Sweet Tea-Brined Ham With Lemon Glaze

Southern Living Sweet Tea Brined Ham with Lemon Glaze on a platter to serve

Active Time:

20 mins

Total Time:

6 hrs 20 mins



Sweet tea is sacrosanct to Southerners. We know this because when we suggested people add baking soda to their sweet tea for a perfectly clear pour, we could hear the gasps from our offices.

Restaurants sell it by the gallon. Recipes are protected like family heirlooms. People have been known to arm wrestle over the last drops.

So it might seem blasphemous to suggest taking a gallon of sweet tea and using it to brine ham. But we think it’s the ultimate praise to know that this prized drink can be so versatile that you’ll want it in your tea glass and on your ham.

Whether at Easter, Thanksgiving, or any other gathering, this sweet tea-brined ham will be a hit. The salty-sweet nature of the brine helps tenderize and flavor the meat, and the lemon glaze is the perfect way to finish it off, just as a lemon slice is the perfect finish to a glass of sweet tea.

Serve with glazed carrots, hashbrown casserole, and a leafy green salad.

Tips for a Better Brined Ham

It’s critical to use an unseasoned fully cooked ham. Many brands of fully-cooked and spiral-cut hams are injected with a salt and sugar solution to make it juicier and “extra-tender.” There’s no need to brine meat that’s already been seasoned because it turns out too salty.

The labels can be confusing. One tip that might help: We’ve found that all of the boneless hams are pre-brined, but none of the semi-boneless hams are. It might not be true for your grocery store, so ask the butcher if you aren’t sure.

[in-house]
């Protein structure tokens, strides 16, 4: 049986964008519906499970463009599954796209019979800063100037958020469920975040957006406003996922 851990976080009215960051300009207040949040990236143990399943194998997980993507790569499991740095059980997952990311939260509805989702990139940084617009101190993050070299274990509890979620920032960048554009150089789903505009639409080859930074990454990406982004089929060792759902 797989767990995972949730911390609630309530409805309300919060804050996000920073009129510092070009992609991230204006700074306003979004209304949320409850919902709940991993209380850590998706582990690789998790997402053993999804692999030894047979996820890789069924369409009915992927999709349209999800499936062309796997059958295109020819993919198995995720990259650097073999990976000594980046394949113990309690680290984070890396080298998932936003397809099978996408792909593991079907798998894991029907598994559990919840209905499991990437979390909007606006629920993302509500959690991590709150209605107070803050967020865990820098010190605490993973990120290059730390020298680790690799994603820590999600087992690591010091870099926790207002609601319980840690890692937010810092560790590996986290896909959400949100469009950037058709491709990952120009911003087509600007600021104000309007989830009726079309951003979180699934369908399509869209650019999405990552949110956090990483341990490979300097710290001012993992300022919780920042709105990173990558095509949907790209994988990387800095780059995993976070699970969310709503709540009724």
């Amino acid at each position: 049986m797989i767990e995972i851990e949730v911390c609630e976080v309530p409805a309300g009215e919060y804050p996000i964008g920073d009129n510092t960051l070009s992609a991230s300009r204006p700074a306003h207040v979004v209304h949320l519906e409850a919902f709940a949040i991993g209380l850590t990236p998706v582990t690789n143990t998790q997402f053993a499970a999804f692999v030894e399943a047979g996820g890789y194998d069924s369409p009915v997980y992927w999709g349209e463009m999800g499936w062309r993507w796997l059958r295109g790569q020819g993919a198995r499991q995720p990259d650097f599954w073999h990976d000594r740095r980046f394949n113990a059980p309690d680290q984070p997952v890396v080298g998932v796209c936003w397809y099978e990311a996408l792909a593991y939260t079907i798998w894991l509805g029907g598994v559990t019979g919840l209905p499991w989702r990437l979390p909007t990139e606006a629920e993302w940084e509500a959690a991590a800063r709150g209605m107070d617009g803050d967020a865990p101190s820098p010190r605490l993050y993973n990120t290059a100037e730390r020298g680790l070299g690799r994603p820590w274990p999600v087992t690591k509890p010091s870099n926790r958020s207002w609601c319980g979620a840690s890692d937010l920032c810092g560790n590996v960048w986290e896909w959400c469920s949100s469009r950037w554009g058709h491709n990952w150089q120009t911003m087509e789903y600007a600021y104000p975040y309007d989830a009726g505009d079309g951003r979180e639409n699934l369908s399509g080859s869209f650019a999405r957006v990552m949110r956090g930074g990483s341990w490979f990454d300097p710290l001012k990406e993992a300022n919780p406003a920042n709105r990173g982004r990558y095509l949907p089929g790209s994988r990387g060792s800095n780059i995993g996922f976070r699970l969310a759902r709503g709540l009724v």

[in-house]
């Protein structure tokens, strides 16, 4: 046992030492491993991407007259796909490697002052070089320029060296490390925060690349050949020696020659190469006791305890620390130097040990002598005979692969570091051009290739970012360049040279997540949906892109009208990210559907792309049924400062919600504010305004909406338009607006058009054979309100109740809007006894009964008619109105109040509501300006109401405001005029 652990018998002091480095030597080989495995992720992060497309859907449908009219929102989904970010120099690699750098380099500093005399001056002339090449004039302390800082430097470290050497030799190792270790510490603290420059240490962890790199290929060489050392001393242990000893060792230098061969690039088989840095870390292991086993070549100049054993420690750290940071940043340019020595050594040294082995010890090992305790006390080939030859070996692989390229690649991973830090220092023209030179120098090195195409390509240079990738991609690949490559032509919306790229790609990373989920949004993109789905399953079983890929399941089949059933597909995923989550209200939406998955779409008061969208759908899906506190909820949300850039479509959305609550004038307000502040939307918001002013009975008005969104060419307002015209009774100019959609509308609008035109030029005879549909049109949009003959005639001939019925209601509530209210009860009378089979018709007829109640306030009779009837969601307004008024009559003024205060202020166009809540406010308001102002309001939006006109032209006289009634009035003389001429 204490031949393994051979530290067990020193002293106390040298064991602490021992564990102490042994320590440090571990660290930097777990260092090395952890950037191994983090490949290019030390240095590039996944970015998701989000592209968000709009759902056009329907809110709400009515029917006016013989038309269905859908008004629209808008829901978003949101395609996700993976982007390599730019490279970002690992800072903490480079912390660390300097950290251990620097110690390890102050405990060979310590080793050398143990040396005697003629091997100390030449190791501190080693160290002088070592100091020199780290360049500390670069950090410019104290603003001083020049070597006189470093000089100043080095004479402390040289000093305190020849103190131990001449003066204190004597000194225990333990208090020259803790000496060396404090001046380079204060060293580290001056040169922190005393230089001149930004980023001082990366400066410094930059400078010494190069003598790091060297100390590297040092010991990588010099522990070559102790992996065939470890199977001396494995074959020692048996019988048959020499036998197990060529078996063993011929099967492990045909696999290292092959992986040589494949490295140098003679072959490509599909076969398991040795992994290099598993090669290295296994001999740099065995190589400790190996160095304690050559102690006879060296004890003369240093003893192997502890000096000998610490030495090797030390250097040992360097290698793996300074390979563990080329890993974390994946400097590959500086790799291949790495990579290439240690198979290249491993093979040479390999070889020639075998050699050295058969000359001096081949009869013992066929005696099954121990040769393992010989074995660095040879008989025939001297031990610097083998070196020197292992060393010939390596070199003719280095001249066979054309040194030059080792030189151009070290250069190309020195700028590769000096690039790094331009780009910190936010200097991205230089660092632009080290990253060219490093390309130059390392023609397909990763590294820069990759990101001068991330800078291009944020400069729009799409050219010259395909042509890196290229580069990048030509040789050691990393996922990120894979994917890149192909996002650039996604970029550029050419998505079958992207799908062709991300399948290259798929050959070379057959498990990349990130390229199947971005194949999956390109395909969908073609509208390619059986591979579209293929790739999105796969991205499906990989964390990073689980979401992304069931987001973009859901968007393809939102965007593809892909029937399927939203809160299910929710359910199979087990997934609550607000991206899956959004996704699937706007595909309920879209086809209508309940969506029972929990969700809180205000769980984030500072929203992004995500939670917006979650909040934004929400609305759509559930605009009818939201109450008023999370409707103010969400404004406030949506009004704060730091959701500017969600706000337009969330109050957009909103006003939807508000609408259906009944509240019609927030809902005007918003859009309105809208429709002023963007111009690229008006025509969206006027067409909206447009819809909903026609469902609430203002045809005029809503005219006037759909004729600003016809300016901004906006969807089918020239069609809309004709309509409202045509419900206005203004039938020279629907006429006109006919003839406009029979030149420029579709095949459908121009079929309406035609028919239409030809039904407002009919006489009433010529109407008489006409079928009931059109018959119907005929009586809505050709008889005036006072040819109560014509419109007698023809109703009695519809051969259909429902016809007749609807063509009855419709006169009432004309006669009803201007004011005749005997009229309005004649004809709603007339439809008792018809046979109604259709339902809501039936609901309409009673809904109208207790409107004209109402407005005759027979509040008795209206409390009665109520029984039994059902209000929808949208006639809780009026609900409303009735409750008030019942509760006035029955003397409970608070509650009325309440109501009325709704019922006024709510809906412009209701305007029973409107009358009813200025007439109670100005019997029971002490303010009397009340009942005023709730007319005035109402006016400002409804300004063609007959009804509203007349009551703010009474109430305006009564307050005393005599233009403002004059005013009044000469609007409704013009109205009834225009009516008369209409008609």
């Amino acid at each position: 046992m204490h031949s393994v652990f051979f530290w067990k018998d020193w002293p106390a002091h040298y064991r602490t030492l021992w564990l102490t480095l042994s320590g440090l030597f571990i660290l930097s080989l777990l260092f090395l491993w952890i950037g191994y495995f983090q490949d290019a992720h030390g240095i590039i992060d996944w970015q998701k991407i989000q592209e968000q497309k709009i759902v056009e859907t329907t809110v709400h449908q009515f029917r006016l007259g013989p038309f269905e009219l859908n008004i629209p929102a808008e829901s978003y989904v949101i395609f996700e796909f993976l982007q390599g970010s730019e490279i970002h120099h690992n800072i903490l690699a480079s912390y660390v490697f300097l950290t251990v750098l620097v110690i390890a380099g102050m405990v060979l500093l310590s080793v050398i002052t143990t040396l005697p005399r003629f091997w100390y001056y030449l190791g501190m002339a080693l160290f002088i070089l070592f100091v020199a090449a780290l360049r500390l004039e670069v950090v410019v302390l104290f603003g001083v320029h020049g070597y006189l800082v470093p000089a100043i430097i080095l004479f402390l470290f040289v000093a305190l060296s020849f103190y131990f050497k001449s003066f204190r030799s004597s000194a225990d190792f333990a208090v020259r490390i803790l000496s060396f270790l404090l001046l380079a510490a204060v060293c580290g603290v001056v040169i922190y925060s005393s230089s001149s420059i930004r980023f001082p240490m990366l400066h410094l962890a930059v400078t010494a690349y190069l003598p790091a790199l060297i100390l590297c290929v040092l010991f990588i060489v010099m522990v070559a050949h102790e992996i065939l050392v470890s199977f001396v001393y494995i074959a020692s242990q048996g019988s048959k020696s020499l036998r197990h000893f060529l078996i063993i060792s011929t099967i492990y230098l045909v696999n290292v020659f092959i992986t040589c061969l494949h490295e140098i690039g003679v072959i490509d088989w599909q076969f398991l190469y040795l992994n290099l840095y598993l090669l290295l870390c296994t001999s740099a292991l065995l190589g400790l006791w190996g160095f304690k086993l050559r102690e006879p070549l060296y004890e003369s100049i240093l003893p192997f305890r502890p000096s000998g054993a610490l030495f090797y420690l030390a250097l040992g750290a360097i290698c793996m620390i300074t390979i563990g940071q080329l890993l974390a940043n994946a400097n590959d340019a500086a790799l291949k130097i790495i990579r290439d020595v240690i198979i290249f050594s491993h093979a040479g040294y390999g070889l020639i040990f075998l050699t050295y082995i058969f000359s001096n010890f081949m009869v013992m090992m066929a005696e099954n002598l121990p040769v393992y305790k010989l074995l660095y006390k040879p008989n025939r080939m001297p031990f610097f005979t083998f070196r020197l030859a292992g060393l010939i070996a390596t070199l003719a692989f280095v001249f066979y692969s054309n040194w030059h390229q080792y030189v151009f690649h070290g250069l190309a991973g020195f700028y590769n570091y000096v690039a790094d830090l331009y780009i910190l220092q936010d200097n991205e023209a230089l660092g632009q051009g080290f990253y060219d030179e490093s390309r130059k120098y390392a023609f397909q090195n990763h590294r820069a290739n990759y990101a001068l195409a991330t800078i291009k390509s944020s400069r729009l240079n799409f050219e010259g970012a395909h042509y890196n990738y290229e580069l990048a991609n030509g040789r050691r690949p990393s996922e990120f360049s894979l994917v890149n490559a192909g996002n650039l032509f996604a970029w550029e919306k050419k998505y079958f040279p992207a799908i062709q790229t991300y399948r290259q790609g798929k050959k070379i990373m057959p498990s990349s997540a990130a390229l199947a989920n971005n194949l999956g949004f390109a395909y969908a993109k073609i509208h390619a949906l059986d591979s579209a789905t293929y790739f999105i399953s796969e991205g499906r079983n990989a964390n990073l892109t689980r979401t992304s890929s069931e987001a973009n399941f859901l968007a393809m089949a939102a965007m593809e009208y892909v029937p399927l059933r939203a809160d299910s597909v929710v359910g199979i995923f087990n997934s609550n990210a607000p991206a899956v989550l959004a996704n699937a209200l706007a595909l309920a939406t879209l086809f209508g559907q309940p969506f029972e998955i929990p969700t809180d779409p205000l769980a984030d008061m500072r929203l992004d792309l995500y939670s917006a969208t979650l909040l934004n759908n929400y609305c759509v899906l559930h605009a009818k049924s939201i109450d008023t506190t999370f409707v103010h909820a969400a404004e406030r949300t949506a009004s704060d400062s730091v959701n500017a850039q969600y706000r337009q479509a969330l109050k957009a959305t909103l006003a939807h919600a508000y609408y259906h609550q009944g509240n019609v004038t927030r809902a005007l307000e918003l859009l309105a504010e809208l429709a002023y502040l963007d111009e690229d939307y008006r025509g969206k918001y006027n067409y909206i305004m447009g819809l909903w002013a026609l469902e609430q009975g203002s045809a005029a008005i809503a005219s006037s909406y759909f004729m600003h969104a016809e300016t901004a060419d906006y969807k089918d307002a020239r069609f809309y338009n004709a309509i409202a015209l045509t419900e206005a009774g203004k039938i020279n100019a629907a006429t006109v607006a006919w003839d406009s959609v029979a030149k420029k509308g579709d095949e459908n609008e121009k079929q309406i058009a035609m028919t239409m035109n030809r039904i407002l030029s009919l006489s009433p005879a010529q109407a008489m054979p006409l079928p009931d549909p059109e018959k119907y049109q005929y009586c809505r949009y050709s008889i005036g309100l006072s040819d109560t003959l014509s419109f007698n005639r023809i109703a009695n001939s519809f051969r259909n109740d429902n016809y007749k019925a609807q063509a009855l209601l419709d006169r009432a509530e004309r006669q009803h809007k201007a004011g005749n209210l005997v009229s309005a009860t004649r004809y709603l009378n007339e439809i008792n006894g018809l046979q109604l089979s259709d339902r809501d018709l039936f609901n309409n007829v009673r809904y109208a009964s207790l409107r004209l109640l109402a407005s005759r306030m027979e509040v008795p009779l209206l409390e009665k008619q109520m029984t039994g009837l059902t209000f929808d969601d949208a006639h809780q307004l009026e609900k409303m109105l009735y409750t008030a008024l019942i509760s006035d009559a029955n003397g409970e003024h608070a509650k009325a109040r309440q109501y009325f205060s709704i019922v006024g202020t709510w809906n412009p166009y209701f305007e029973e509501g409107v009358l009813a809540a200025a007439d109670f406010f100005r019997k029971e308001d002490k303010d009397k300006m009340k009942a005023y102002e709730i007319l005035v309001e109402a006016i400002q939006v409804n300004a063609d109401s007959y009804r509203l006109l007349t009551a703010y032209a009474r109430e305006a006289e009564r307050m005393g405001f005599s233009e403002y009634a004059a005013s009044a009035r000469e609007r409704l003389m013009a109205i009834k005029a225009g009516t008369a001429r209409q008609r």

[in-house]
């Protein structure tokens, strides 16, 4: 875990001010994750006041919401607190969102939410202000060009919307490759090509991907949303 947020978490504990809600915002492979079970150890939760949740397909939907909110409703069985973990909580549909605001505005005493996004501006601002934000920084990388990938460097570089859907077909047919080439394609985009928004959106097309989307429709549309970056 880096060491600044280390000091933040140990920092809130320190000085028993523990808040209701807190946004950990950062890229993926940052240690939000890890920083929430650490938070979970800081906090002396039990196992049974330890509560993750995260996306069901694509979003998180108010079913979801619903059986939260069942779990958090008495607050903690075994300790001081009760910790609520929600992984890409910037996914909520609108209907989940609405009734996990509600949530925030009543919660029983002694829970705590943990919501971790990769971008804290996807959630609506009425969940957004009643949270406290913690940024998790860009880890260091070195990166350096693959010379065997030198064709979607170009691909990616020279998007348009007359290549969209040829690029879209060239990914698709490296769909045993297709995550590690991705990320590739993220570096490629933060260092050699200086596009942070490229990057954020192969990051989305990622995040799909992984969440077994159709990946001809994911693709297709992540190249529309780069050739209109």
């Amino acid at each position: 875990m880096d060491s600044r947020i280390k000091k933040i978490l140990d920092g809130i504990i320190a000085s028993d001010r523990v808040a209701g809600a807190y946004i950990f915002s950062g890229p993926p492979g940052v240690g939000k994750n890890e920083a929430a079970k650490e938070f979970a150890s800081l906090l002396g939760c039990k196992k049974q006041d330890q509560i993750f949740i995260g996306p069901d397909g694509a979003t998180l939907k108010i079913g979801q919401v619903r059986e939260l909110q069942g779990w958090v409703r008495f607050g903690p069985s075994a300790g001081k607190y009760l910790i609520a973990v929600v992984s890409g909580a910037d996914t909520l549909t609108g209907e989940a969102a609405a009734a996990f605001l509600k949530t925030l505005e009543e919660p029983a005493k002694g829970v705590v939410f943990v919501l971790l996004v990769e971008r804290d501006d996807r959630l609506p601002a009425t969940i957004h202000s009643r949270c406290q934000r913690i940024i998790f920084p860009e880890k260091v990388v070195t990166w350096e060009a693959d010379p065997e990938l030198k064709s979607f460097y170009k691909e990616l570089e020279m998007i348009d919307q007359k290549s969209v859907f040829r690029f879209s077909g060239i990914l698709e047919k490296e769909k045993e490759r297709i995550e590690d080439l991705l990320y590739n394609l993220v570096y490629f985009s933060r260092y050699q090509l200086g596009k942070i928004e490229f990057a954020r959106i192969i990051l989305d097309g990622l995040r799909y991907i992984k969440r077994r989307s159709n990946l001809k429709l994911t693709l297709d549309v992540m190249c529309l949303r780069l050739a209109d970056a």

It’s important to not let the ham stay in the brine longer than four hours. A longer soak turns the meat somehow both mushy and dry.

The standard internal temp for heating a fully cooked ham is 140°F, but the temp continues to rise during the high-temp glazing process.


Brine and Ham

  • 1 gallon water
  • 8 family-size black tea bags
  • 2 cups packed dark brown sugar
  • 1 cup kosher salt
  • 4 cups ice, or as needed
  • 5- to 7-lb. unseasoned, semi-boneless, fully cooked ham

Lemon Glaze

  • 1 1/2 cups packed light brown sugar
  • 5 Tbsp. lemon zest
  • 3/4 cup fresh lemon juice (from 5 large lemons)
  • 1/3 cup grainy Dijon or Creole mustard
  • 1 Tbsp. dry mustard
  • 1/2 tsp. coarsely ground black pepper


  1. Prepare sweet tea brine and brine the ham:Bring the water to a boil in a large saucepan. Add the brown sugar and salt, and stir until dissolved. Add the ice and stir to melt and completely cool the brine. Place the ham in a large container and pour in the brine. The ham must be submerged, so add more ice if needed. Cover and refrigerate for 4 hours. Drain, discard the brine, and blot the ham dry.
  2. Roast the ham:Preheat the oven to 300°F. Place the ham in a roasting pan and cover tightly with foil. Roast for 12 to 15 minutes per pound or until an instant read thermometer inserted into the thickest part of the ham registers 130°F.
  3. Prepare lemon glaze:Meanwhile, make the glaze. Stir brown sugar, lemon zest, lemon juice, prepared mustard, ground mustard, and black pepper together in a large bowl until smoothly combined.
  4. Glaze the ham:Remove the ham from the oven and uncover. Increase the oven temperature to 425°F. Spread half of the glaze over the ham. Return to the oven and roast for 5 minutes or until the glaze bubbles. Pour the rest of the glaze over the ham and continue roasting for 5 to 10 minutes more, or until the glaze sizzles and begins to blister in spots.
  5. Serve:Let the ham rest for 20 to 30 minutes before serving. Baste frequently with the pan juices, which will thicken as they cool. Serve warm or at room temperature, drizzling the slices with pan juices.Sweet Tea Brined Ham with Lemon Glaze in the roasting pan with glazeCAITLIN BENSEL; FOOD STYLIST: TORIE COX